Unnecessary Risky Business
The protection of consumer privacy has become an important compliance issue for businesses and professions to recognize. Often, people in charge of documents do not realize how extensive these requirements can be. For example, only a few business owners may understand that OSHA requires that medical records forwarded to a construction company after a worker is hurt on the job are considered to be private documents subject to a shredding policy. There are many rules, regulations and laws that define the methods of handling, storage and destruction of private records pertaining to consumer health and finances; not just OSHA. The list extends to the legal profession, courts and even computer based records. A destruction schedule should be developed for all of the documents that you will need to discard. They should be shredded and recycled so that no one will ever have access to them.
HIPAA Consumer Privacy & Employee Training
HIPAA, The Health Insurance Portability and Accountability Act of 1996, (45 CFR Part 160 and Part 164, Subparts A and E. and FACTA (http://www.ftc.gov) as well as other pertinent laws require creating a document destruction schedule. Your staff needs to be trained around the sensitivity of documents in protecting consumer privacy. Very often, employees do not understand the nature of the documents they handle and the information they process daily. When employees are properly trained, then they become the first line of defense. For example, they should be familiar with the Patient Safety and Quality Improvement Act of 2005 (PSQIA), known as the Patient Safety Rule, which is a relatively new rule.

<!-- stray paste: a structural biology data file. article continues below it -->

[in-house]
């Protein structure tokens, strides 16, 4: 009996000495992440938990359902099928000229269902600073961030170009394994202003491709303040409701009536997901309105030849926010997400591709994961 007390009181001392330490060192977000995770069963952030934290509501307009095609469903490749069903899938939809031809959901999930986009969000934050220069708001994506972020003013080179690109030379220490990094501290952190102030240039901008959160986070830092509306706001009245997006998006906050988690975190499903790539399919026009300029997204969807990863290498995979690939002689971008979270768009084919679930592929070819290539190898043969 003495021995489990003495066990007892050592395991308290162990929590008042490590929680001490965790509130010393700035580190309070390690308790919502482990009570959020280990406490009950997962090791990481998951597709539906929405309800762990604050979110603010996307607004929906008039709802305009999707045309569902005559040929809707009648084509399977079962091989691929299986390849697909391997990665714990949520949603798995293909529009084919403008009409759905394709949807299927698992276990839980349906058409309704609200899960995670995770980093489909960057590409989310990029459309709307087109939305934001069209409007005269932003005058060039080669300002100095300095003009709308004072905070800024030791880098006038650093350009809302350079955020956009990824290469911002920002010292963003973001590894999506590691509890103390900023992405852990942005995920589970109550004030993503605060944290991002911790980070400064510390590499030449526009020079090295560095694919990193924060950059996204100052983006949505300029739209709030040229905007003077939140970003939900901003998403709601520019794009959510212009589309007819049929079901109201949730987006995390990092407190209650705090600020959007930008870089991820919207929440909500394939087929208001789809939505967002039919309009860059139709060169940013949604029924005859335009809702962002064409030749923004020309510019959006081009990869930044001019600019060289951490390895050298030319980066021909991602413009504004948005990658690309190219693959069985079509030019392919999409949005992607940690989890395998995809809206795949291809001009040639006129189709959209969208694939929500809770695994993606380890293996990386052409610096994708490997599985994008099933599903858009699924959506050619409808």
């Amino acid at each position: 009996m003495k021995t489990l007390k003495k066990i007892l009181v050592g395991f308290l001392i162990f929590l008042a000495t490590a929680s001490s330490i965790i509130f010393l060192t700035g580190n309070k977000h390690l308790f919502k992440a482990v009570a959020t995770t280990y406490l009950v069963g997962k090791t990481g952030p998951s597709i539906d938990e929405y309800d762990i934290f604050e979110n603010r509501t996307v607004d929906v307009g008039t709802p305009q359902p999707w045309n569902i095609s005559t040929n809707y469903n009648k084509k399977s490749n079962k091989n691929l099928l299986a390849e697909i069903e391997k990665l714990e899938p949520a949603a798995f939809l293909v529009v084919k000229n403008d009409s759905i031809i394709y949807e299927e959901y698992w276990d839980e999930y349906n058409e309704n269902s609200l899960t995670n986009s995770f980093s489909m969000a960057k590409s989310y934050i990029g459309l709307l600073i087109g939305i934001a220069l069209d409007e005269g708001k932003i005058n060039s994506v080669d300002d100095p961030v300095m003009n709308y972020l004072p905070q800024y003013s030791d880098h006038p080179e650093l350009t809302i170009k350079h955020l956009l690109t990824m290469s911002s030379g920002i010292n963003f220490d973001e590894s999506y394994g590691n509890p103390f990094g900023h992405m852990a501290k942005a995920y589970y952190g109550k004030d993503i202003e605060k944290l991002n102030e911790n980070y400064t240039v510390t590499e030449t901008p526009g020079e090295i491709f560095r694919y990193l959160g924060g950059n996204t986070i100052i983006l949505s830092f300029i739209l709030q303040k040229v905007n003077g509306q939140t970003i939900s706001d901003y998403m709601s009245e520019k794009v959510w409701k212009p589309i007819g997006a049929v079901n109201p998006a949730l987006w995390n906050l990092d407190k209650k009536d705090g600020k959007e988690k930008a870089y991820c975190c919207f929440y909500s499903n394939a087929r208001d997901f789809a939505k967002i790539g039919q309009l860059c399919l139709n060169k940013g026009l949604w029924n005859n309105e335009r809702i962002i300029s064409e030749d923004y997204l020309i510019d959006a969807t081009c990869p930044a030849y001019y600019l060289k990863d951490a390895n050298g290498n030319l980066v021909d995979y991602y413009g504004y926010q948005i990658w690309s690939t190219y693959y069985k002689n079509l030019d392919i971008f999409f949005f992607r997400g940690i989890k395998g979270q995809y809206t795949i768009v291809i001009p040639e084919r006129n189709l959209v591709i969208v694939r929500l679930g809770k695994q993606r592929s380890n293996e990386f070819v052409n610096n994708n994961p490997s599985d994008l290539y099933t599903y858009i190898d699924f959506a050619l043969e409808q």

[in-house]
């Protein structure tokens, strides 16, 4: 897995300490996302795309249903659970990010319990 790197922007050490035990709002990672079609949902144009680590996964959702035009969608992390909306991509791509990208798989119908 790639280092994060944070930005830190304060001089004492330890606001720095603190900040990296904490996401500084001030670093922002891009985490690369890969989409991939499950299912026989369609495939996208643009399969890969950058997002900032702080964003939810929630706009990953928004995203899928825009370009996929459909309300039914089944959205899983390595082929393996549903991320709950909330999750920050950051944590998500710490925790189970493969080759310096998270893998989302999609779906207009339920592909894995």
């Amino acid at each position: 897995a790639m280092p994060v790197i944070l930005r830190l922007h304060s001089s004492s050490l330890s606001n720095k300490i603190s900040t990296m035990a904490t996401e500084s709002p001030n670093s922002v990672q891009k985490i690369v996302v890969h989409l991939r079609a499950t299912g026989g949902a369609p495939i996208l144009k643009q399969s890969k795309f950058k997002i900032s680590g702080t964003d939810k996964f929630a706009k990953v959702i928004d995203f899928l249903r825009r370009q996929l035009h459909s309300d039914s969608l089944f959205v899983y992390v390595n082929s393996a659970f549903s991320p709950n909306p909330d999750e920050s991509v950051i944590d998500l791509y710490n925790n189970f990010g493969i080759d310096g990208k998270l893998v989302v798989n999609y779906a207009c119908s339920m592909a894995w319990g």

Administrative Policies & Regulations
Many medical offices may have compliance issues that they need help understanding. HIPAA Regulation 45 CFR164.530 ( c ) states ” HIPAA Privacy Rule requires that covered entities develop and apply policies and procedures for appropriate administrative, technical, and physical safeguards to protect the privacy of protected health information.”
The “Safeguards Rule” of the Gramm-Leach-Bliley Act P.L. 106-1023 ( 6 C.F.R. Part 314 ) requires all financial institutions to create, institute and support safeguards to protect customer information.
To limit your business’ liability when it comes to protecting consumer privacy should be a high priority. As experts in sensitive document destruction, we can help you figure out how to decipher these complex laws when it comes to shredding patient or client files.